You can easily re-create the highlights by opening the book page or article, selecting the text, and clicking “Highlight.”

Citations (0)
Some of your citations are legacy items.

Any citation created before July 30, 2012 will labeled as a “Cited page.” New citations will be saved as cited passages, pages or articles.

We also added the ability to view new citations from your projects or the book or article where you created them.

Notes (0)
Bookmarks (0)

You have no saved items from this book

Project items include:
  • Saved book/article
  • Highlights
  • Quotes/citations
  • Notes
  • Bookmarks
Notes
Cite this page

Cited page

Style
Citations are available only to our active members.
Sign up now to cite pages or passages in MLA, APA and Chicago citation styles.

(Einhorn, 1992, p. 25)

(Einhorn 25)

1

1. Lois J. Einhorn, Abraham Lincoln, the Orator: Penetrating the Lincoln Legend (Westport, CT: Greenwood Press, 1992), 25, http://www.questia.com/read/27419298.

Cited page

Bookmark this page
Distant Dominion: Britain and the Northwest Coast of North America, 1579-1809
Table of contents

Table of contents

  • Distant Dominion - Britain and the Northwest Coast of North America, 1579-1809 *
  • Contents *
  • Photographic Credits *
  • Illustrations *
  • Preface *
  • 1: Tyranny of Distance *
  • 2: Pacific Probes *
  • 3: Cook's Reconnaissance *
  • 4: Spanning the Pacific *
  • 5: The Fortune Seekers *
  • 6: Beachhead of Empire *
  • 7: Imperial Dreams and False Starts *
  • 8: Conflicts of Ambition *
  • 9: Dealing with the Dons *
  • 10: The Surveyor-Diplomats *
  • 11: The Overlanders *
  • Epilogue *
  • Abbreviations *
  • Notes *
  • Note on Sources *
  • Select Bibliography *
  • Index *
Settings

Settings

Typeface
Text size Smaller Larger Reset View mode
Search within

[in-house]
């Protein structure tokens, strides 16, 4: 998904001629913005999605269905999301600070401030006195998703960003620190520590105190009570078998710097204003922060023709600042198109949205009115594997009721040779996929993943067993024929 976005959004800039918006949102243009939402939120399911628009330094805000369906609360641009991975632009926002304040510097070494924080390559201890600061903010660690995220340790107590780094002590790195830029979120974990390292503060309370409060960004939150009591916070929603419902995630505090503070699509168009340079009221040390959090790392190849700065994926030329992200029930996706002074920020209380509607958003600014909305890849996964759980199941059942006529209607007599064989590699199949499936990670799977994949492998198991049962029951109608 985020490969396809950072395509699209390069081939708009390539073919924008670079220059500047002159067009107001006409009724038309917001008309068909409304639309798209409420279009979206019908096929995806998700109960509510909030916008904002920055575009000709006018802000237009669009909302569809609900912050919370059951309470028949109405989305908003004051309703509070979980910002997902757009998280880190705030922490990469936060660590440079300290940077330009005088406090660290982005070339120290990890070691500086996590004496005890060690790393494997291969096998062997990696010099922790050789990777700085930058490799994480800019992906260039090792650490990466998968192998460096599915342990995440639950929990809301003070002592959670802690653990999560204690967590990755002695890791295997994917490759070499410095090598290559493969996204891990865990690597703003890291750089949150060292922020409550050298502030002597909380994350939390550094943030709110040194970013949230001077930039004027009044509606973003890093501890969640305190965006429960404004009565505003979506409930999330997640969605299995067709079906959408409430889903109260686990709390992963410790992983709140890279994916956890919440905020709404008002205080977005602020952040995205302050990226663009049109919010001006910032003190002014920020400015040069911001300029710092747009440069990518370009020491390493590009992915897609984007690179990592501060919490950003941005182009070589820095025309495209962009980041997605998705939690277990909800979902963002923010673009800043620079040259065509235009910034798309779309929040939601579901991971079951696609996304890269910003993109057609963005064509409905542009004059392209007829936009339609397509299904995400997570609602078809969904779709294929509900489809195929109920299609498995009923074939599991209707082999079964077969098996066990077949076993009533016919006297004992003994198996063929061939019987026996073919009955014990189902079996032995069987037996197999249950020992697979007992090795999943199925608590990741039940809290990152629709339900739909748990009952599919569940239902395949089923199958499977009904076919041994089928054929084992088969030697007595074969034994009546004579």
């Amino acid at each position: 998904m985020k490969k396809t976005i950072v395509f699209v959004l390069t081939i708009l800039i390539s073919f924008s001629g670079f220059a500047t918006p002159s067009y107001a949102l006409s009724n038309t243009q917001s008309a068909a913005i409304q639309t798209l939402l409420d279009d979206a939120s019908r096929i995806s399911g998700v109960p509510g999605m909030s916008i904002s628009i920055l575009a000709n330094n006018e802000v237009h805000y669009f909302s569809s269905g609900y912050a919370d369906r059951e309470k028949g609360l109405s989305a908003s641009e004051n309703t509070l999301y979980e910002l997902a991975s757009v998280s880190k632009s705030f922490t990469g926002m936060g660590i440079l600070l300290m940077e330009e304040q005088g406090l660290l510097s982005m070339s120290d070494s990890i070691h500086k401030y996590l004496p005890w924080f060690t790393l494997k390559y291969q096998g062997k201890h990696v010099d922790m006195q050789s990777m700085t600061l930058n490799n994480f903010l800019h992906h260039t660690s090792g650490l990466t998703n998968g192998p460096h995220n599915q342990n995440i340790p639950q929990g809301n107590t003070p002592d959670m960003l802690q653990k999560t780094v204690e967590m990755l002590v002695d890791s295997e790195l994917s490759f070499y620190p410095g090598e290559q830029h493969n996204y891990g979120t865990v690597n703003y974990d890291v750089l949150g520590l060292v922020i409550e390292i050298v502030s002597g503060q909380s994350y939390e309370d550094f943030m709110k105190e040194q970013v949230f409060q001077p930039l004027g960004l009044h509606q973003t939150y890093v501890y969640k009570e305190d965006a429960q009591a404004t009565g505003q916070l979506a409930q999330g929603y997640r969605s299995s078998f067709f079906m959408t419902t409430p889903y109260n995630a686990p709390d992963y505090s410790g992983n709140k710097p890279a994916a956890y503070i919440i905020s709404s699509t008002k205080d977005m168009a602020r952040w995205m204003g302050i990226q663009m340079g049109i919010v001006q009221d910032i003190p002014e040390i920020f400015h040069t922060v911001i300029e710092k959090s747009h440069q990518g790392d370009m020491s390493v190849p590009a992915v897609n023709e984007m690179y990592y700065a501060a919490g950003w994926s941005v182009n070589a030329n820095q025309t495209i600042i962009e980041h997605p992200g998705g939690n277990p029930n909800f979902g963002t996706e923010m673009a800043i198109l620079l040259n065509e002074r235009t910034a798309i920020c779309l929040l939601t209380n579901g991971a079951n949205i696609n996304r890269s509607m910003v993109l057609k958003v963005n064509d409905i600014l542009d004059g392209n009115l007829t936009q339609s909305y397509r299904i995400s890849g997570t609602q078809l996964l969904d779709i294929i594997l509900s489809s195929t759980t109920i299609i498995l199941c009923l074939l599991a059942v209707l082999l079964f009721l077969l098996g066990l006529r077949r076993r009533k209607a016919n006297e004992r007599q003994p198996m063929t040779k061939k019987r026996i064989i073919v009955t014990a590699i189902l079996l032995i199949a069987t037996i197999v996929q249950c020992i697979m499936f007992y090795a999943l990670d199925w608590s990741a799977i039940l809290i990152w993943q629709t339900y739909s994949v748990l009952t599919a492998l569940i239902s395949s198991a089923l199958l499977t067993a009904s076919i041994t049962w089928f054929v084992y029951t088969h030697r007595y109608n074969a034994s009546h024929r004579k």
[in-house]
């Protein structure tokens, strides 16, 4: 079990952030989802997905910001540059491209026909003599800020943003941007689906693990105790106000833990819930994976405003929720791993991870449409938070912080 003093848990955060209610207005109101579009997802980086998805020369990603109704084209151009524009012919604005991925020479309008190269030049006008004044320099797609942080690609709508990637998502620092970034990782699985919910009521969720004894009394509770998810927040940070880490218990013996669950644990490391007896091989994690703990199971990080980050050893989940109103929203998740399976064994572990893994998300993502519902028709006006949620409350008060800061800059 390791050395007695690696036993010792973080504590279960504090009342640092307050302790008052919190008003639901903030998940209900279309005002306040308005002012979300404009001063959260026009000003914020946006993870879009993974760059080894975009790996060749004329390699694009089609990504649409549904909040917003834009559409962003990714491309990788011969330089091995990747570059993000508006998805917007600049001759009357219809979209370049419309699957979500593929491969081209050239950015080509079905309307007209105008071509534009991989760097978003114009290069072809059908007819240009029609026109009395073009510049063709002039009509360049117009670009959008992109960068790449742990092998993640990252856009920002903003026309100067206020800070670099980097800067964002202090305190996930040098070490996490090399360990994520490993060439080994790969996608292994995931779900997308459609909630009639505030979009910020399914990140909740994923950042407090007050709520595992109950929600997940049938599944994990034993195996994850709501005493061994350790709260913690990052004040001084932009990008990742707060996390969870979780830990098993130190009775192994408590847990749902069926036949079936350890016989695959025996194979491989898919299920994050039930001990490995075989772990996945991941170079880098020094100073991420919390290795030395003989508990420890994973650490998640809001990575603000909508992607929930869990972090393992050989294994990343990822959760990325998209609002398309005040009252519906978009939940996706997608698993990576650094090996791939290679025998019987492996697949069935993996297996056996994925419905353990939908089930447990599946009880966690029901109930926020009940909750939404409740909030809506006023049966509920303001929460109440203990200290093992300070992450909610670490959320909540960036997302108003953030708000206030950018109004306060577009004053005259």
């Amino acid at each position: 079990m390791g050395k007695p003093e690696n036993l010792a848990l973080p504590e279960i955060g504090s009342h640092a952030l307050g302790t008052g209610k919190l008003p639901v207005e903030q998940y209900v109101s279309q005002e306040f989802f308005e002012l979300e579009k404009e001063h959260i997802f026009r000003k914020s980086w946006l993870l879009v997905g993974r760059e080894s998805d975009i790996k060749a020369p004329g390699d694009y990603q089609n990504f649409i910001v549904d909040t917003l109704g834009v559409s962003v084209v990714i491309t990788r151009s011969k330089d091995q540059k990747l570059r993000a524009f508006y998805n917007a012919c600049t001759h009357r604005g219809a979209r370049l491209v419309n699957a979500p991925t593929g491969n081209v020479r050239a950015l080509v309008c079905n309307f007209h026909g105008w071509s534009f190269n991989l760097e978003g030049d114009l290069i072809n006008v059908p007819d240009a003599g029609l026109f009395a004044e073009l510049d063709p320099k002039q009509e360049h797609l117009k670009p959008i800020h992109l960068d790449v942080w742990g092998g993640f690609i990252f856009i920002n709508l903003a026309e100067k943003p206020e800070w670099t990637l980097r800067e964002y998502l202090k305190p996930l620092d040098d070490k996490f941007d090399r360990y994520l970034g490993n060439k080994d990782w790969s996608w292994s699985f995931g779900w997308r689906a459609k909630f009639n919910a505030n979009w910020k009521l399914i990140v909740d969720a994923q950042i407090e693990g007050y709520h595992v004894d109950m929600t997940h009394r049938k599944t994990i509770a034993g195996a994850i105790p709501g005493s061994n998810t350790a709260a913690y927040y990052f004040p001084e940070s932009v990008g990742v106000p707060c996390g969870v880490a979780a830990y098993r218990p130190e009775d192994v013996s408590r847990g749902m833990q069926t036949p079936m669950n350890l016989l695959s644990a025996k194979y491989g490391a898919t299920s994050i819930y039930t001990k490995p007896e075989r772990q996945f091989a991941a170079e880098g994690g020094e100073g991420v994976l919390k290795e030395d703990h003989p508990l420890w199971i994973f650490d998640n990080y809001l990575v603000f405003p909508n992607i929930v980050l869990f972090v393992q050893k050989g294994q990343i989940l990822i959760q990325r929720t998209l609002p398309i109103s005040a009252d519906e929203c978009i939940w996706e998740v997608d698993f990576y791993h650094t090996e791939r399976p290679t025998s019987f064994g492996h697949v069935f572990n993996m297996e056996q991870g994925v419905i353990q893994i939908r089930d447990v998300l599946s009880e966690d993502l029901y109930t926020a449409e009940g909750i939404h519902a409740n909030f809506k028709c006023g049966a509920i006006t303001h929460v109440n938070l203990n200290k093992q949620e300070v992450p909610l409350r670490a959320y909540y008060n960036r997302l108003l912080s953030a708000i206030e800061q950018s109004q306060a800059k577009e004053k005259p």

Search within this book

Look up

Look up a word

  • Dictionary
  • Thesaurus
Please submit a word or phrase above.
Print this page

Print this page

Why can't I print more than one page at a time?

Full screen
/ 190

matching results for page

Cited passage

Style
Citations are available only to our active members.
Sign up now to cite pages or passages in MLA, APA and Chicago citation styles.

"Portraying himself as an honest, ordinary person helped Lincoln identify with his audiences." (Einhorn, 1992, p. 25).

"Portraying himself as an honest, ordinary person helped Lincoln identify with his audiences." (Einhorn 25)

"Portraying himself as an honest, ordinary person helped Lincoln identify with his audiences."1

1. Lois J. Einhorn, Abraham Lincoln, the Orator: Penetrating the Lincoln Legend (Westport, CT: Greenwood Press, 1992), 25, http://www.questia.com/read/27419298.

Cited passage

Thanks for trying Questia!

Please continue trying out our research tools, but please note, full functionality is available only to our active members.

Your work will be lost once you leave this Web page.

For full access in an ad-free environment, sign up now for a FREE, 1-day trial.

Already a member? Log in now.